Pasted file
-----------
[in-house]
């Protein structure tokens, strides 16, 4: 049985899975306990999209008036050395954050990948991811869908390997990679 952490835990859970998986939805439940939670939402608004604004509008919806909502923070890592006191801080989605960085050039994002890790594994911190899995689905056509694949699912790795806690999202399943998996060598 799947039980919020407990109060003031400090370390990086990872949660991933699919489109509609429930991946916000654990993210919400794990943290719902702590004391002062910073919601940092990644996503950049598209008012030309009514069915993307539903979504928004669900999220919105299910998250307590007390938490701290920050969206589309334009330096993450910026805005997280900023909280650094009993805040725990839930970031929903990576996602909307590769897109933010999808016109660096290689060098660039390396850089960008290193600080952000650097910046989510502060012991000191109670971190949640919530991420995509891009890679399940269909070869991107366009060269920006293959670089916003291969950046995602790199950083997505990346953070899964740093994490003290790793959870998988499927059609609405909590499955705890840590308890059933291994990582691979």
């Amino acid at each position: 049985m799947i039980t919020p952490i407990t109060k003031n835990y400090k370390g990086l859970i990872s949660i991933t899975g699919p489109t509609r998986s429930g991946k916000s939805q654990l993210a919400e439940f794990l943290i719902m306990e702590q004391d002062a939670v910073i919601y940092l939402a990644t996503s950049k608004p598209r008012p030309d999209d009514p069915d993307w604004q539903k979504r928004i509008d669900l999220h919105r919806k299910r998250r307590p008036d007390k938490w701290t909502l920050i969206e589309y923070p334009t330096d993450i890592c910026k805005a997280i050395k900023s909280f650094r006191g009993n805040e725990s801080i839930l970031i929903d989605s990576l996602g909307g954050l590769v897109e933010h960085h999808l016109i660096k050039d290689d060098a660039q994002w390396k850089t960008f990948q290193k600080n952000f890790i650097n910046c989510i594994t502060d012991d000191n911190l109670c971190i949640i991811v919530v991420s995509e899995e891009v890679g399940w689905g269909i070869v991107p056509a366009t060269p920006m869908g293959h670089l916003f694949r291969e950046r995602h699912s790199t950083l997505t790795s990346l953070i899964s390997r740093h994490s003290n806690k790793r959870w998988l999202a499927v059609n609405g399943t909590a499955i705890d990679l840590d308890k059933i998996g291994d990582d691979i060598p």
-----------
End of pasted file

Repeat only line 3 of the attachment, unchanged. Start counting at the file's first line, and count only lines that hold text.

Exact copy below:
């Amino acid at each position: 049985m799947i039980t919020p952490i407990t109060k003031n835990y400090k370390g990086l859970i990872s949660i991933t899975g699919p489109t509609r998986s429930g991946k916000s939805q654990l993210a919400e439940f794990l943290i719902m306990e702590q004391d002062a939670v910073i919601y940092l939402a990644t996503s950049k608004p598209r008012p030309d999209d009514p069915d993307w604004q539903k979504r928004i509008d669900l999220h919105r919806k299910r998250r307590p008036d007390k938490w701290t909502l920050i969206e589309y923070p334009t330096d993450i890592c910026k805005a997280i050395k900023s909280f650094r006191g009993n805040e725990s801080i839930l970031i929903d989605s990576l996602g909307g954050l590769v897109e933010h960085h999808l016109i660096k050039d290689d060098a660039q994002w390396k850089t960008f990948q290193k600080n952000f890790i650097n910046c989510i594994t502060d012991d000191n911190l109670c971190i949640i991811v919530v991420s995509e899995e891009v890679g399940w689905g269909i070869v991107p056509a366009t060269p920006m869908g293959h670089l916003f694949r291969e950046r995602h699912s790199t950083l997505t790795s990346l953070i899964s390997r740093h994490s003290n806690k790793r959870w998988l999202a499927v059609n609405g399943t909590a499955i705890d990679l840590d308890k059933i998996g291994d990582d691979i060598p």